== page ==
The QHD also has an aspect ratio of 16:9 which is considered wide and hence some manufacturers choose to put the “W” in front of it to indicate it is WIDE, making it the “WQHD”.

2160p / UHD

UHD features a 16:9 aspect ratio and is twice the resolution of full HD. In other words, two times 1080p, two times 1920 x 1080 pixels, that is 3840 x 2160 pixels. Having the same 16:9 aspect ratio means it is backward compatible with other HD derivates. However, both 4K and UHD can be shortened to 2160p to match the HD standard and therefore, companies use the terms interchangeably.


If you think 4K and UHD are one and the same, I don’t blame you. I blame the companies that LOVE to use them interchangeably all the time. You pick up a Blu-Ray movie disc of a 4K movie and you will most definitely see an Ultra HD label on it. 4K is actually not a consumer display and broadcast standard but UHD is. 4K displays are used in professional production and digital cinemas and feature 4096 x 2160 pixels.


5K resolution is not a commonly used display standard. There are only a bunch of devices (that I know of). 5K describes a display resolution of 5120 x 2880 pixels and it is mostly found in Apple’s 27-inch iMac display. LG’s 27-inch Ultrafine 5K monitor also outputs at 5120 x 2880.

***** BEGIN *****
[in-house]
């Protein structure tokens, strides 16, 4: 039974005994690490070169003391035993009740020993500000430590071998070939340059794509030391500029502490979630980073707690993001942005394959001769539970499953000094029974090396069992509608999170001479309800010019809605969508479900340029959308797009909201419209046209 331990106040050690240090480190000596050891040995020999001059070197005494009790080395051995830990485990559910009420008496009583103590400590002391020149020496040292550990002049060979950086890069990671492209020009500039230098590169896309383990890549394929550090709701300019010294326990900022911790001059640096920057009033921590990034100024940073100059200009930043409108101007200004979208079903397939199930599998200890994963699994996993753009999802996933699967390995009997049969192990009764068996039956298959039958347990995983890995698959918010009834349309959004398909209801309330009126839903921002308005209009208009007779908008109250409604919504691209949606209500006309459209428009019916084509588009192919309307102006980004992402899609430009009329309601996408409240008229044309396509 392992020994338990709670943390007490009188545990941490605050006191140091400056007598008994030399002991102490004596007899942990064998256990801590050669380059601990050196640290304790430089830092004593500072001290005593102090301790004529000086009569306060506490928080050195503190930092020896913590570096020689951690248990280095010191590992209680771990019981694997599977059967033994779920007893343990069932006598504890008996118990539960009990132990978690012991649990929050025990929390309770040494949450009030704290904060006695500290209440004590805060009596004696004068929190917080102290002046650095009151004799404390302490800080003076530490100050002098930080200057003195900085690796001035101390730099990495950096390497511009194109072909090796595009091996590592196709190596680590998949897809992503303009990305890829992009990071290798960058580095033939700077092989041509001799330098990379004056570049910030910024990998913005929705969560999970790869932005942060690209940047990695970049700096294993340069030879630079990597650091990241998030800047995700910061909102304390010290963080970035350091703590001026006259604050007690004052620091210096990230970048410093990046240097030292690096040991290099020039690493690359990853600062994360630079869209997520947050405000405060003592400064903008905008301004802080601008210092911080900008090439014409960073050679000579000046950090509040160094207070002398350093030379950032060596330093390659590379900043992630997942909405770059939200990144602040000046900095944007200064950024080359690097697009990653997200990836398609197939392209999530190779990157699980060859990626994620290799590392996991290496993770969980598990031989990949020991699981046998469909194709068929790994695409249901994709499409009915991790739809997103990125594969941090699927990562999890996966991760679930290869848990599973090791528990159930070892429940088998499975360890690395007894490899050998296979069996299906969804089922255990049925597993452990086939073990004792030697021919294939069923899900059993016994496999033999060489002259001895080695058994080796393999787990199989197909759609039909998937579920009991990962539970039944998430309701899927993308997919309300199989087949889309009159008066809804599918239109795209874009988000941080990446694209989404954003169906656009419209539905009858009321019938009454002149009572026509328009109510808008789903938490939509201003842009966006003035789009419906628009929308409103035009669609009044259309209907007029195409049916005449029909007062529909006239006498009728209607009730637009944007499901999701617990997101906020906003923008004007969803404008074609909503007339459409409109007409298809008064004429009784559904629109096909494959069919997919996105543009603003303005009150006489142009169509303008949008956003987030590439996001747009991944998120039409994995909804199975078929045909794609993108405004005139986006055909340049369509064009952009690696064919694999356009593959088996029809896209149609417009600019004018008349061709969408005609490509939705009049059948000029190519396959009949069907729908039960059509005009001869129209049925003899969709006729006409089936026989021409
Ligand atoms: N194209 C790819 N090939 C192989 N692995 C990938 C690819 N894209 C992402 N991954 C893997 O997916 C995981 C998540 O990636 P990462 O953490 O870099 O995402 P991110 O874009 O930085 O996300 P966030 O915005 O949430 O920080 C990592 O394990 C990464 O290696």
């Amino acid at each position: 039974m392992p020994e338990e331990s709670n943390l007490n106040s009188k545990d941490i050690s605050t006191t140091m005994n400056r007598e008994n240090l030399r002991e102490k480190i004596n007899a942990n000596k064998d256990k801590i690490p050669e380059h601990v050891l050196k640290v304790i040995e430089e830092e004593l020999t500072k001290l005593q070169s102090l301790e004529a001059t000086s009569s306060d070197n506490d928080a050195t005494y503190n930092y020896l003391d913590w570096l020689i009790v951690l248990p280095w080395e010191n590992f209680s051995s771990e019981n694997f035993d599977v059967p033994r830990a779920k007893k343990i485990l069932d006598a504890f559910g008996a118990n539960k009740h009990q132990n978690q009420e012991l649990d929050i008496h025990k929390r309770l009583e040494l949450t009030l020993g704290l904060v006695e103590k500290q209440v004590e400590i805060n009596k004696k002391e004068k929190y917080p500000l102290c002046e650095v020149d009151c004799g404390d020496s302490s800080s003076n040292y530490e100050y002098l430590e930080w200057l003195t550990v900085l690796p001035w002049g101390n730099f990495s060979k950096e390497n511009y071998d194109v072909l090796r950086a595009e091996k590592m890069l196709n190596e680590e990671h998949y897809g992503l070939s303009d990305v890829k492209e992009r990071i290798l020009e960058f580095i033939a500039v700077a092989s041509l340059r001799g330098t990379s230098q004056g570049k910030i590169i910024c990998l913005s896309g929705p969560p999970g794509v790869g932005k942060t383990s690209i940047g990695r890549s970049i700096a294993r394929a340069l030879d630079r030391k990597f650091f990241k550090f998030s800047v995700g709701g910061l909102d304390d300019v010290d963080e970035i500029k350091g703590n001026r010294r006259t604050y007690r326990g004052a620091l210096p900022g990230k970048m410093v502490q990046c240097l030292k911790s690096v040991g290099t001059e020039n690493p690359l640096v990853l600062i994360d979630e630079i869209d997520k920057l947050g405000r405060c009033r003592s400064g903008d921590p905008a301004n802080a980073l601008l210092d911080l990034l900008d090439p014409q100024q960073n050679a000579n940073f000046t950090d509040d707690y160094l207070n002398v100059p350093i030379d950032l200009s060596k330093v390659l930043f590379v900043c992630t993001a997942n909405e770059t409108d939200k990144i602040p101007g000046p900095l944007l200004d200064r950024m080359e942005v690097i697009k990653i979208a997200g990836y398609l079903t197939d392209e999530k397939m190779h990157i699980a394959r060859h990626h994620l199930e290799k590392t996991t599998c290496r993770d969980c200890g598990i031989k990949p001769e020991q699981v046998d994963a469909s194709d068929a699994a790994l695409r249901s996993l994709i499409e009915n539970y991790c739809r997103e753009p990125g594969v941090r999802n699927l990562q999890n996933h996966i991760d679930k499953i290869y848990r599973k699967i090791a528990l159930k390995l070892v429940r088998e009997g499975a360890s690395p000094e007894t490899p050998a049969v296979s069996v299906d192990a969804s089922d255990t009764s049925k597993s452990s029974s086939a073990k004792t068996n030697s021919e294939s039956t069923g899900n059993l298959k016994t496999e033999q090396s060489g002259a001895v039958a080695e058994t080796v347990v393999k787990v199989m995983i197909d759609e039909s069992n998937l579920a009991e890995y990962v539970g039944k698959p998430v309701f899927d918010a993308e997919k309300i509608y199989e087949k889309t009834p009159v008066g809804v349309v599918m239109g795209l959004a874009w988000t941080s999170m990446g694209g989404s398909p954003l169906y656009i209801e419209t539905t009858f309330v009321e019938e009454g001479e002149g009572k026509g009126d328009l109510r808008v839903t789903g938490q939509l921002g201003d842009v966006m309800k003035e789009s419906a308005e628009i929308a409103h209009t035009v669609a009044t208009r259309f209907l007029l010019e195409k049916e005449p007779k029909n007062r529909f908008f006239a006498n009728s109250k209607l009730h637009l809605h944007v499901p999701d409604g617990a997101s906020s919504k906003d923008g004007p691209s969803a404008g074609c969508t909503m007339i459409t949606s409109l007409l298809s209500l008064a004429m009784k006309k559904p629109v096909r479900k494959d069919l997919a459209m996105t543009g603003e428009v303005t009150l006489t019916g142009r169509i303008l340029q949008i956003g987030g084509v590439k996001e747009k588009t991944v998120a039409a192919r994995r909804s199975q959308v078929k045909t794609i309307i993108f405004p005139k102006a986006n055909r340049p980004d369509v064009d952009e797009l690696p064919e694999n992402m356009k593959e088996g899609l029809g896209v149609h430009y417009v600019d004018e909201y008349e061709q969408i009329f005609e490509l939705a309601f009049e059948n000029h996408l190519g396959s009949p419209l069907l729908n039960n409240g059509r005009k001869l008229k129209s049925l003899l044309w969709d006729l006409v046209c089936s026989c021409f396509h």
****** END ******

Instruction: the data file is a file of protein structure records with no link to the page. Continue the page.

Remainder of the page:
8K / 8K UHD

7680 × 4320 pixels is the resolution for 8K. As for 8K UHD resolution displays, they have an aspect ratio of 16:9. All digital displays or images with a width or higher pixel value of approximately 8000 pixels have an 8K resolution. At this level of resolution, the naked human eyes will not be able to notice the individual pixels at all and the display looks very clear as no dots are visible to the eyes.

Display Resolutions and Use Cases

Below are a few use cases of the resolutions:

Resolution name Other names Devices
“Cinema” 4K 4K Projectors
UHD 4K, Ultra HD, Ultra-High Definition TVs, monitors, smartphones
2K none Projectors
WUXGA Widescreen Ultra Extended Graphics Array Monitors, projectors
1080p Full HD, FHD, HD, High Definition TVs, monitors, smartphones
720p HD, High Definition TVs, Smartphones

The below image should give you an idea of how big the difference is between various display types.


I hope this article helped you figure your way around the gazillion display resolutions and terminologies that are available today.

2 thoughts on “720p, 1080p, 1440p, 2K, 4K, 5K, 8K: Display Resolution Explained”

  1. 4K and Ultra High Definition (UHD) resolutions can be a cause for confusion because both terms are often used interchangeably when actually they are not the same. So we’ll need to do a little explaining of these, too. True 4K displays are used in professional production and digital cinemas and feature 4,096 x 2,160 pixels. UHD is different because it is a consumer display and broadcast standard with a resolution four times that of a Full 10 HD resolution: 3,840 x 2,160 pixels. The difference comes down slightly different aspect ratios between digital cinema and home displays. UHD is another 16:9 aspect ratio standard, which means screens are backwards compatible with Full HD content.

  2. Wonderful. Thank you so much. I have trying to shop for a smartphone, and until this article , I have been totally confused. Thanks again.


Leave a Comment